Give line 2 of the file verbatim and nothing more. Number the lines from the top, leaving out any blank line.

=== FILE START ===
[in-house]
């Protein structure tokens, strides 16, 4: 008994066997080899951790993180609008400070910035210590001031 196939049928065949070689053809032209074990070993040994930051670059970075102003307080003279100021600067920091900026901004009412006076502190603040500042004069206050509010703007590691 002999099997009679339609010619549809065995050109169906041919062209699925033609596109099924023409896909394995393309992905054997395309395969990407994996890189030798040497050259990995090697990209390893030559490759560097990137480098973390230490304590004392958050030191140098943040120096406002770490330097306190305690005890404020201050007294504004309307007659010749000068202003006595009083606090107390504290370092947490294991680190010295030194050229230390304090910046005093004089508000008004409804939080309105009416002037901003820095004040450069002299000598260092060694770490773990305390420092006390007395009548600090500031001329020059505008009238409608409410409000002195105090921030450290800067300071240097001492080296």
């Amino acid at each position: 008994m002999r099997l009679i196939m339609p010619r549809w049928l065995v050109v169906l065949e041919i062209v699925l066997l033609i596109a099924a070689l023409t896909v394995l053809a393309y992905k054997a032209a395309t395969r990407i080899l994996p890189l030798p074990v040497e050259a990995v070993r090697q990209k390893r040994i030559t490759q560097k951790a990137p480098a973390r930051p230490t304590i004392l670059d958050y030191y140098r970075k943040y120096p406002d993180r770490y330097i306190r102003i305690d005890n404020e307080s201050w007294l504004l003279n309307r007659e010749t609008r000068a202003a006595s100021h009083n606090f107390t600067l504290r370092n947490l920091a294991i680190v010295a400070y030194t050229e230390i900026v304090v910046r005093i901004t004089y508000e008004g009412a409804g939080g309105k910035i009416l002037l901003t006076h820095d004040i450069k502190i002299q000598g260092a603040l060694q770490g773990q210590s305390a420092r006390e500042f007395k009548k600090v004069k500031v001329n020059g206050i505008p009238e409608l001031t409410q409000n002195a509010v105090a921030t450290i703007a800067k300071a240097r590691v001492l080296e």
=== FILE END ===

């Protein structure tokens, strides 16, 4: 008994066997080899951790993180609008400070910035210590001031 196939049928065949070689053809032209074990070993040994930051670059970075102003307080003279100021600067920091900026901004009412006076502190603040500042004069206050509010703007590691 002999099997009679339609010619549809065995050109169906041919062209699925033609596109099924023409896909394995393309992905054997395309395969990407994996890189030798040497050259990995090697990209390893030559490759560097990137480098973390230490304590004392958050030191140098943040120096406002770490330097306190305690005890404020201050007294504004309307007659010749000068202003006595009083606090107390504290370092947490294991680190010295030194050229230390304090910046005093004089508000008004409804939080309105009416002037901003820095004040450069002299000598260092060694770490773990305390420092006390007395009548600090500031001329020059505008009238409608409410409000002195105090921030450290800067300071240097001492080296």